The Shitta Mekubetzet cites the "Shitta Yeshana" as emphasizing that the woman is believed even in a case of "rov pesulin" because she advances a definitive claim (in addition to the fact that she had a choice in the matter, as opposed to a captive woman, who is at the mercy of her captors).  We may explain that although Rabbi Akiva Eiger is essentially correct, this relates only to the connection between the "rov pesulin" and the specific choice of the woman.  A woman can always select a kasher just as easily as she can a pasul, despite the fact that the latter group constitutes the majority.  But since every woman chooses whom she does for a different reason, in the long run we still have a statistical rov that women involved in illicit relationships live with pesulim more often than they do with kesheirim.  If we were dealing with a normal rov, we could say that the rov determines what occurred in a given case that comes before us.  In such a case, chazaka cannot outweigh the rov, because the rov requires us to establish a new status regarding the given situation, and this is not considered determining an issur merely from doubt.  In our case, however, where the woman lodges a definitive "bari" claim; i.e., she claims that she used her free will to ignore the rov, the rov cannot determine what occurred in this specific instance.  Here Rabbi Akiva Eiger is correct, that the statistical majority of "rov pesulin" has no relevance to her specific case.  Therefore, although there is, in fact, a statistical rov, nevertheless in this instance the chazaka takes preference.  Only when we confront a safek concerning her status will the rov come along and tell us that we should forbid her, since in the majority of cases this is the correct answer.  However, where the woman lodges a definitive claim that the man is kasher, the chazaka tells us that we have no safek to begin with, and thus the consideration of choosing the "probable" answer based on the rov is irrelevant.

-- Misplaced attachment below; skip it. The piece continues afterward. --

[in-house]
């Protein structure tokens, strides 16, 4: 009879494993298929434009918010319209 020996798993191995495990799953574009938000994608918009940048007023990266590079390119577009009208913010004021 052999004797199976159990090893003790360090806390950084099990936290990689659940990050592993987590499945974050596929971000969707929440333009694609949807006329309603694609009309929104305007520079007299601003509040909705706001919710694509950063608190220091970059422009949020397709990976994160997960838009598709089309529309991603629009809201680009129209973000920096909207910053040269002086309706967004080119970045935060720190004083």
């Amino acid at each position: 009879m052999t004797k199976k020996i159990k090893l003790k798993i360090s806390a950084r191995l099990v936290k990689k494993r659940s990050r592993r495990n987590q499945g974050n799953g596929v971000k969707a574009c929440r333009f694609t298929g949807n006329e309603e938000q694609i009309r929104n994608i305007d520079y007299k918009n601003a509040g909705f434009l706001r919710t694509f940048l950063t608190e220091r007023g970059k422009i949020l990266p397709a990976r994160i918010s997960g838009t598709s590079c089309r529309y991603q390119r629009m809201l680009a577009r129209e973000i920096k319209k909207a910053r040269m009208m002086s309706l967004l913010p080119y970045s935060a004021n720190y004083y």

V.   Requiring "Rov Kesheirim Etzla"

 

 

            The Gemara (14a) says that optimally we should not rely on Rabban Gamliel's ruling unless "rov kesheirim etzla" - the majority of men in the vicinity are kesheirim.  According to Tosefot's explanation, this is very difficult to understand.  Once we have a rov telling us that women generally determine the man's validity before engaging in relations, then no distinction exists whatsoever between a situation of "rov kesheirim" and that of "rov pesulim."  Tosefot must therefore understand this provision as a rabbinically-mandated stringency based purely on the superficial, outward appearance of the situation, whereas in essence there is no advantage to having "rov kesheirim" in the city.  The same would apply to Rabbi Akiva Eiger's approach, at least to a certain extent.  Even according to his view, no true connection exists between the woman's status and the majority of kesheirim or pesulim in the general population.  However, according to the final approach we suggested, this halakha becomes clear.  If, in fact, the pesulim comprise the majority, this rov does indeed have a statistical relevance to this case.  Rabban Gamliel maintains that in such an instance, we still afford preference to the woman's chazaka.  Here we can perhaps explain that Chazal ordained that one should optimally not rely on this last point; le-khatechila, we take the rov into account and refrain from issuing a pesak that in the long run would be incorrect in most cases.  Although, strictly speaking, the chazaka should outweigh the rov, there is nevertheless room for a stringency introduced by Chazal in consideration of the statistical majority.